My sister, Jude who I am writing about above died just over a year ago after a long and painful life filled with frustrations, grief and unresolved pain. Her death was mostly due to the adverse effects of the host of medication she was on for over 30 years and the deep effects of the emotional estrangement from most of her family which she always bore with resignation and acceptance. Witnessing all of this with my newfound sobriety was a huge burden to bear. It made moving on with my own life next to impossible for me. who would be there for my sister? I think though it may have been a burden I was not responsible for.
Around the time my sister died last year my second sister underwent over four separate hospitalisations for bi polar disorder. On the day my sister Judith was cremated my second sister was re-admitted to the psychiatric facility at one of our local hospitals where she spent over three months.
I have been able to share some of my pain over Judith’s death online here in my blog and in therapy. It has been difficult at times to share the grief with my family. And of course I have cried a lot on my own, most especially earlier this year at easter at which time both my mother and my sister were in hospital. Somehow I have come through the pain of this period stronger and wiser. I had to let an unhelpful therapeutic relationship go around the time I lost my sister, Jude and this year I have had good support in my grief process. Blogging and journaling has helped me enormously.
At the moment there is still ongoing grief that my second sister is still struggling with depression and the adverse side effects of the medication she has been on being changed over and over and led to two major falls. I have to be honest and say medication when used as a bandaid alone and advised by professionals who profit at over 200 dollars a visit fills me with anger and rage, but this is the path my sister chooses and which her eldest son promotes without question.
My mother and I have been watching from the sidelines feeling powerless and wishing my sister had other resources at her disposal to help with her depressive symptoms at the moment. We watch her isolating and all we can do is stand by and love. making gentle suggestions for her to reach out. My sister struggles in taking off her mask, sadly. She feels ashamed and she has suffered subtle emotional abuse and lack of true empathy when most deeply affected by her own buried feelings. What she has endured over the past few years has left deep scars. She has known many instances of loss, supporting loved one’s through major illnesses, and eventually experiencing the breakdown of a 30 year marriage around the time her children left home and began to build their own lives. I think of her deep aloneness at present like a wound that is held deeply inside and aches but has no words or no channel of expression out into the world. Having known similar wounds (with differences too) I cannot help but feel compassion.
It is hard to watch someone you love struggling. There is no escape possible into superficial remedies or truisms in this case and I am very careful not to say too much. In the past I have tried to make suggestions and I know that until a person is ready for certain things it is pointless trying to force change. In any event it is not under my power or perhaps even my right to know or decide what is best for my sister. I can only know what has worked for me under similar circumstances. I am still looking for ways to be more effective in ways of supporting but I also understand more than ever the limits of my own abilities. I also wish to choose health and happiness and positivity for my own life. I wont help anyone if I allow someone else’s struggle to stifle my own need to live and connect and embrace light, hope and joy in my own life.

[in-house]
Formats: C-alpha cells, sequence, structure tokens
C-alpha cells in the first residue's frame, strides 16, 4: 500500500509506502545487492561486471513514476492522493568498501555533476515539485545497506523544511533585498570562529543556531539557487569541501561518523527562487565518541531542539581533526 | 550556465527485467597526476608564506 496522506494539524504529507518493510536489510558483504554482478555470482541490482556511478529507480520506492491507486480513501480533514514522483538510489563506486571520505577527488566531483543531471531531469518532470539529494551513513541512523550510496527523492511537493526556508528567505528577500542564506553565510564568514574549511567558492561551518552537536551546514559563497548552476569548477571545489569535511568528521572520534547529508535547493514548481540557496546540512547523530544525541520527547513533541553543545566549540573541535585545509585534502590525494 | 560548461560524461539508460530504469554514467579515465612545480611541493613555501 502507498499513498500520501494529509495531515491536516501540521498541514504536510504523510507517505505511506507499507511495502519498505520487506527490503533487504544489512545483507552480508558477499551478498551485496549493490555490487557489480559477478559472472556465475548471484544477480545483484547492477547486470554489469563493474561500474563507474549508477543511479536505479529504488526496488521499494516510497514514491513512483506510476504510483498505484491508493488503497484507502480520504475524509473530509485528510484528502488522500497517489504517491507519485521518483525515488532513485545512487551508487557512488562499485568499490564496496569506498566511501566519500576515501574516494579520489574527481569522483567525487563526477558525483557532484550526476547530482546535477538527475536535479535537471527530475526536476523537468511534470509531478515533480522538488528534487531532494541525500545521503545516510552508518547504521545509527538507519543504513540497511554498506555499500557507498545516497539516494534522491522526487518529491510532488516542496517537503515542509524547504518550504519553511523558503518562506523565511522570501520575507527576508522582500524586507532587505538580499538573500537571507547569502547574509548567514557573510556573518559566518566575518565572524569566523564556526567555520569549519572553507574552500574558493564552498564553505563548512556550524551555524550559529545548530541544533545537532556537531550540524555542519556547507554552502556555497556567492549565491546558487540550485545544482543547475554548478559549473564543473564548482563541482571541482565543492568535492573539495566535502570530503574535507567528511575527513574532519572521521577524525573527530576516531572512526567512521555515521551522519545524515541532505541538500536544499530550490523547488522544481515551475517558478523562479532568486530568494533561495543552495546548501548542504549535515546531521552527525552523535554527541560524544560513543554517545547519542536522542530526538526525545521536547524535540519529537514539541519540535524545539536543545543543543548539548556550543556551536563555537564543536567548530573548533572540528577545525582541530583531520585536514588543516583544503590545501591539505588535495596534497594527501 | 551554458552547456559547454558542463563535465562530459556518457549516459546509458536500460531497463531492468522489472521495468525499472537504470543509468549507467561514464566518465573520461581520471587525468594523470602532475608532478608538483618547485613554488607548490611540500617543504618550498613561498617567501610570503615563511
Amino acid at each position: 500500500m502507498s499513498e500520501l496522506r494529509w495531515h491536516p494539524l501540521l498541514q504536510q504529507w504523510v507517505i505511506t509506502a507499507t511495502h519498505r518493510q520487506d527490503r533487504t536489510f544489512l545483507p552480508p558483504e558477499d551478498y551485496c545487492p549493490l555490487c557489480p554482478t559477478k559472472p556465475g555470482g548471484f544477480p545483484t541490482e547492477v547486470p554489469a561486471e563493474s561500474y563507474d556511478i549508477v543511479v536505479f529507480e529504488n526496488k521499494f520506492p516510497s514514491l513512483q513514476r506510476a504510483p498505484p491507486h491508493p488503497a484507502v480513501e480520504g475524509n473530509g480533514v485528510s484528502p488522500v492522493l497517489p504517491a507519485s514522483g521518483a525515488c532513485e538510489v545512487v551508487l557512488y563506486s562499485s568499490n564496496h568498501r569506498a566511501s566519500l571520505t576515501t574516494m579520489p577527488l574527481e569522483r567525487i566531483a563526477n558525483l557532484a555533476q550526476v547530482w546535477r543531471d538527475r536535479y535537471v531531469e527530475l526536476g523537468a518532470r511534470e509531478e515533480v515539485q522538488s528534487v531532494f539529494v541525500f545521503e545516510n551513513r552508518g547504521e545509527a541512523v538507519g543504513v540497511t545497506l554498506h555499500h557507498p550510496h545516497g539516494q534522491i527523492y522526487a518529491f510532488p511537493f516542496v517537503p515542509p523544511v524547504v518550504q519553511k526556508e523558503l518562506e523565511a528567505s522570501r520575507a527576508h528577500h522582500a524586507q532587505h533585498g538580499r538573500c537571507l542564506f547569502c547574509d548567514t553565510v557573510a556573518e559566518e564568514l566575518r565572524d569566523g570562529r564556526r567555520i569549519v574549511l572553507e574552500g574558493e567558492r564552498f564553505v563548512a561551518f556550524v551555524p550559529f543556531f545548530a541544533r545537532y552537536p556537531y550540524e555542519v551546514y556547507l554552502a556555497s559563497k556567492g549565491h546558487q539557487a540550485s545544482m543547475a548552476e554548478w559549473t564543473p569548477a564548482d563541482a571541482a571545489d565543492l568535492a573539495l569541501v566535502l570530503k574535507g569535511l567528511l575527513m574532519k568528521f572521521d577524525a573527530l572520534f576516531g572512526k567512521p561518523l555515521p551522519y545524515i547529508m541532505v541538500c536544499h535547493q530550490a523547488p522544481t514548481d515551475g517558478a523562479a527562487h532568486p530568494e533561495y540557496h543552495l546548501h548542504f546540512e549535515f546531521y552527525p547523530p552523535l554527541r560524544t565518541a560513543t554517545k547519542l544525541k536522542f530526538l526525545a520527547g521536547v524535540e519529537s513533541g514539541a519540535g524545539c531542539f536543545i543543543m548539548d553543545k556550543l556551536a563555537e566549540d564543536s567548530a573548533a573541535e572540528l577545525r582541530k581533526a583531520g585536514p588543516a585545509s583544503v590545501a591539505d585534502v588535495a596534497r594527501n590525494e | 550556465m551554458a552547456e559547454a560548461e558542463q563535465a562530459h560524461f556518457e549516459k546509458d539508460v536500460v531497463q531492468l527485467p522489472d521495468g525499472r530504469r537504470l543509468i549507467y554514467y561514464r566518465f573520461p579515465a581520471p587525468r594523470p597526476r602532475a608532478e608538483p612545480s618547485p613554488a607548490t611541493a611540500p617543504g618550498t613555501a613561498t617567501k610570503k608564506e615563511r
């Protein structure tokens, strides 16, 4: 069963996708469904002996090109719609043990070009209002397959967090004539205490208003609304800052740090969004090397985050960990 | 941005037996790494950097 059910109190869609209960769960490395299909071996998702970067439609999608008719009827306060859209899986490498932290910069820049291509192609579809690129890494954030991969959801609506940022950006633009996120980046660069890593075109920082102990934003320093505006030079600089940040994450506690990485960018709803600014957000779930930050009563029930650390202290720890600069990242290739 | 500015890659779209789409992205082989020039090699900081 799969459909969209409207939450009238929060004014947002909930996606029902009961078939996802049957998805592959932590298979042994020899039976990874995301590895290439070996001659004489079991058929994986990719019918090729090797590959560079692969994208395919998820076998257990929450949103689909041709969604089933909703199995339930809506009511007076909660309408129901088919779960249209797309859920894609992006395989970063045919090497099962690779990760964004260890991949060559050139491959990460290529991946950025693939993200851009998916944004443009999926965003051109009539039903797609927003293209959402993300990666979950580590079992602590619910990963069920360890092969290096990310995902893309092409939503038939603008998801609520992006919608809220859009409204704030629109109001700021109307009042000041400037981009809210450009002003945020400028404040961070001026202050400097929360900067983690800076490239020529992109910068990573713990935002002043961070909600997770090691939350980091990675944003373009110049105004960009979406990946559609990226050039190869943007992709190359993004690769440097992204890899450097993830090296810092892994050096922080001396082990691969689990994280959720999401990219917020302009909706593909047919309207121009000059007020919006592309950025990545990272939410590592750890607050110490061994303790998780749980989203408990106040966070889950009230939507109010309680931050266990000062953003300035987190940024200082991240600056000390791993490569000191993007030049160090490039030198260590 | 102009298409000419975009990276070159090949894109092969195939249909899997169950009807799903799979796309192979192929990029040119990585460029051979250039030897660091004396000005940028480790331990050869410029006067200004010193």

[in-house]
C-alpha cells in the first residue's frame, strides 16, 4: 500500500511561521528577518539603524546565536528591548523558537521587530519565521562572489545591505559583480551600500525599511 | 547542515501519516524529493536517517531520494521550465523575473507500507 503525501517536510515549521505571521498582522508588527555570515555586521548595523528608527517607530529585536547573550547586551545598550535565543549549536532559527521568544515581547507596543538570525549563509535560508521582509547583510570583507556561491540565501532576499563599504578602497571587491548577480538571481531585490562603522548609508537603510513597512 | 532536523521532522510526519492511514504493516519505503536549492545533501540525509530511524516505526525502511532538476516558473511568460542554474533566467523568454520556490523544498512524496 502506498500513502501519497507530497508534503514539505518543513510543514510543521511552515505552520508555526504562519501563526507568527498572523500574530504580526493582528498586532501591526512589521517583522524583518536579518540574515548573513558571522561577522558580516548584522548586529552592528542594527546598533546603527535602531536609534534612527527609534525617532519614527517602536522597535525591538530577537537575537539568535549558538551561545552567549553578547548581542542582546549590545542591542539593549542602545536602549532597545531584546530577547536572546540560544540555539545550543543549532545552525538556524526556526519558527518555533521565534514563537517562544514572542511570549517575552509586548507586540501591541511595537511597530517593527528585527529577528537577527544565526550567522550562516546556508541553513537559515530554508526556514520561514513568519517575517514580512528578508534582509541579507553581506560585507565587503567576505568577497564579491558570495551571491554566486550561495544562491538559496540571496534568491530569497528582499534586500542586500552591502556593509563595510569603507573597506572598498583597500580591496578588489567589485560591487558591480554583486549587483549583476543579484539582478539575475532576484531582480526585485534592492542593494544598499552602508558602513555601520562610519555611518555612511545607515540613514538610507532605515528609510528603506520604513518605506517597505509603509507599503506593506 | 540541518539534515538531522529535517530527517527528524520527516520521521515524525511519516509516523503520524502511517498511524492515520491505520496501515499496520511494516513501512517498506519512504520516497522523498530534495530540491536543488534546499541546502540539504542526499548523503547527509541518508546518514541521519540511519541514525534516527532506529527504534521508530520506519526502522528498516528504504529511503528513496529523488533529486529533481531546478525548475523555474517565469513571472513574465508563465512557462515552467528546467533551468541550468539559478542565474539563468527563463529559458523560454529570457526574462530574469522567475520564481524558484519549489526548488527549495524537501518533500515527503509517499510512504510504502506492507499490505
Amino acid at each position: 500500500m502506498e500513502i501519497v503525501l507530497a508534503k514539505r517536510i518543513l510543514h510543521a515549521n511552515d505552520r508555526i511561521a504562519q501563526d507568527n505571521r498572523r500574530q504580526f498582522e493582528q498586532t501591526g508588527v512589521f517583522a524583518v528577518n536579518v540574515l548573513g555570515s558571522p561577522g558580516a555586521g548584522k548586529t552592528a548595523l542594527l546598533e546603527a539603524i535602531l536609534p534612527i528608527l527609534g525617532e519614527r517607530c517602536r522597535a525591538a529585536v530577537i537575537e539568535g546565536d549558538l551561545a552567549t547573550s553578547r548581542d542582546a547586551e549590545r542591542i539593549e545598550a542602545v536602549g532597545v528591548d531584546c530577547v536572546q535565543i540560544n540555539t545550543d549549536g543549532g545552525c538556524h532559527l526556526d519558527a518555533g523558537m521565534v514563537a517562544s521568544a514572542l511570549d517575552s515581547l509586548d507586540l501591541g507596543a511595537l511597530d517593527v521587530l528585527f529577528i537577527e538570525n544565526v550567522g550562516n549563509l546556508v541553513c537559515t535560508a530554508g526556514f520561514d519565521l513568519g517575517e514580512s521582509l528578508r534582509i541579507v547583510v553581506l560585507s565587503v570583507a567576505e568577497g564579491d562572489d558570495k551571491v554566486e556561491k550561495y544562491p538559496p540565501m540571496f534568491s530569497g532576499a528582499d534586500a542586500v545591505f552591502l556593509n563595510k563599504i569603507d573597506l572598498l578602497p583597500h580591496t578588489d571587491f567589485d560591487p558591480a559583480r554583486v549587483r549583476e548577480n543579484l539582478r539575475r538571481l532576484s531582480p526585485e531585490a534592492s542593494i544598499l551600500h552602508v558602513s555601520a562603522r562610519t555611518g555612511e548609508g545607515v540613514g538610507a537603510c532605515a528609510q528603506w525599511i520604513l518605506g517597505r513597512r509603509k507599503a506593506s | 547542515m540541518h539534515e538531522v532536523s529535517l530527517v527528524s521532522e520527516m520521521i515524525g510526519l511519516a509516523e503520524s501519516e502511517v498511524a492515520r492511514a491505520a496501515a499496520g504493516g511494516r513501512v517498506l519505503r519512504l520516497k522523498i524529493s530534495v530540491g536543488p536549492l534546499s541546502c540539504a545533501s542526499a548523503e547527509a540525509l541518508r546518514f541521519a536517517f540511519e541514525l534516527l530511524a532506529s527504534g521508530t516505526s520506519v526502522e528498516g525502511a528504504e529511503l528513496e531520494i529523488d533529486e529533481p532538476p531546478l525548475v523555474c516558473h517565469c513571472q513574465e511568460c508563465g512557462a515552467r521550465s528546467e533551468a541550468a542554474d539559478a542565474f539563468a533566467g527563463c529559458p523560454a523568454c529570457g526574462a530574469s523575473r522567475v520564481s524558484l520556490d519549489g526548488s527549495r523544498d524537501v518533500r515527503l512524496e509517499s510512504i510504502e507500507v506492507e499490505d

I feel enormously grateful that in my own life, I was able to open up and begin to drop the mask just over 22 years ago. It certainly has been a long journey to uncover what lay beneath my own struggles in life, self expression, connectedness and relationships. At this time of year I become quiet self reflective as this particular time is resonant with so many memories of past traumas and new beginnings as well in my life.
I know how painful it was to sit in a pile of ashes when everything I longed for burned to the ground in my early forties. I went then into the dark night which was the deepest darkest black. I dreamed of it as a deep pit of sludge I was to empty little by little with a silver cup. That work took years and had to be lived through a deep tearing in my body and soul that almost threatened to end me. And yet I endured it, all those tearing nights and frozen days weighed under by magnets in my soul. the feeling of being impaled on a hook in the underworld, interspersed with days when the light returned for just a day or two.
Inside the cocoon I built some strange alchemy was taking place that I could never fully explain in words and it is only in the past few weeks that I have finally felt solid wings and legs forming fully and unfurling gaining strength as I sense the dark night receding and a new dawn beckoning. it seems to me that my legs can hold me now in a way they could not before. The dizziness and spinning is slowing and I am sleeping more deeply, there is less startled awakening. I seem to have solid ground underneath me now in a way I never had before and the mask/cocoon seems to be dissolving as I find myself in a new place with a vision back and forward though fully rooted in the present.
I remember when I was on retreat in Glastonbury all those dark years ago and someone told me this quote:
the miracle is not to fly on air, but to walk on solid ground
This earth is my home. I need not fear it, I need only love it and love myself through the fear. Through coming to know what lies beneath I have been able to transform and release what has held me in prison and disconnected me from others, keeping me separate and alone. I will always feel a bit removed from others who have walked a lighter, brighter path, how could I not? But today I am grateful for the fact I can be true to myself and share as honestly and openly as I can about my own healing and recovery journey.